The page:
It’s very easy for a modern generation to be prejudiced against the past.
We watch old films in black and white with poor sound quality, or no sound at all, and imagine that life wasn’t somehow as real as it is today, that people were watery versions of us. This goes hand in hand with the sense that the older generation was somehow always older and different.
What Peter Jackson’s colourised film about the First World War, They Shall Not Grow Old (pictured, © Imperial War Museum), does brilliantly is to underline that people, in essence, don’t change. Attitudes and expectations may change, but the boys who stood along the line, waiting to go over the top, felt the same range of emotions as we would today. Behind the lines, they laughed at the same remarks, were bored and excited by the same events, made angry by the same insults.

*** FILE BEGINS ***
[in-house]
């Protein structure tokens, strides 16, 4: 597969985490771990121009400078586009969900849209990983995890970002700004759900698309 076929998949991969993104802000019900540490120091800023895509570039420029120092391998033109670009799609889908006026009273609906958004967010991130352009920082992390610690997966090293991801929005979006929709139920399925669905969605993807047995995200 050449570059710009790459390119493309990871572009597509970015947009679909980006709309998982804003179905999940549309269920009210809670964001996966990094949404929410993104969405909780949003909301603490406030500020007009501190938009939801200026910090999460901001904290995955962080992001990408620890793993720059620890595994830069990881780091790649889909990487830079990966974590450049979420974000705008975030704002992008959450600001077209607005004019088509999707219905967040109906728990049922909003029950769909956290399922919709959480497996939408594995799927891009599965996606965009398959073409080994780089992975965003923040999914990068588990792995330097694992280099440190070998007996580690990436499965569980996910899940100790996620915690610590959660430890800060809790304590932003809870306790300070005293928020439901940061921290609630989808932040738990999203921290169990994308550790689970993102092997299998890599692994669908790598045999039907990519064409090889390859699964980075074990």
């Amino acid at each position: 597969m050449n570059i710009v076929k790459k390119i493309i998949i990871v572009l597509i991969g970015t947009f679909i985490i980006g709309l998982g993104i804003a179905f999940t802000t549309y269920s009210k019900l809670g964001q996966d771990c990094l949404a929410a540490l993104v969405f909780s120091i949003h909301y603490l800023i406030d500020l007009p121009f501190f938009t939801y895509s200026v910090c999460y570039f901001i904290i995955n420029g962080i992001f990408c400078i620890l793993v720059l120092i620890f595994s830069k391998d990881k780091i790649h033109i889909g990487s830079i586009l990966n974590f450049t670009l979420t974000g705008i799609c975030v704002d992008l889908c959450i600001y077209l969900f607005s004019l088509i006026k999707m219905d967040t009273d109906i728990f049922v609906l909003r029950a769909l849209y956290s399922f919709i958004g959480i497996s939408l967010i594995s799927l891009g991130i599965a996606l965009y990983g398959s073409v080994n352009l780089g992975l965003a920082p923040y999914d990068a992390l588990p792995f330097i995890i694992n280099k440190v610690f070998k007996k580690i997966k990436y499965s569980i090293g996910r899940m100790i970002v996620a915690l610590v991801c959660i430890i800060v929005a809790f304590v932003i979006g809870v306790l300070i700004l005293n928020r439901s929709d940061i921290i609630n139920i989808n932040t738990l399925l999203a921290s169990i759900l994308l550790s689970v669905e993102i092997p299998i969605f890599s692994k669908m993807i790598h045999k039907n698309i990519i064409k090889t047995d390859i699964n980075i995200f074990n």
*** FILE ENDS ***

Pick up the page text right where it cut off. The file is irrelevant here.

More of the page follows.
And to see these things happening in colour backed by the authentic sounds of war allow us to empathise with our great grandfathers, and to realise that, basically, they were just like us.
Now that living memory has turned to history, this is an incredibly important film. I hope a lot of people watch it.
Joshua Levine is author of Fighter Heroes of World War I and Dunkirk: The History behind the Major Motion Picture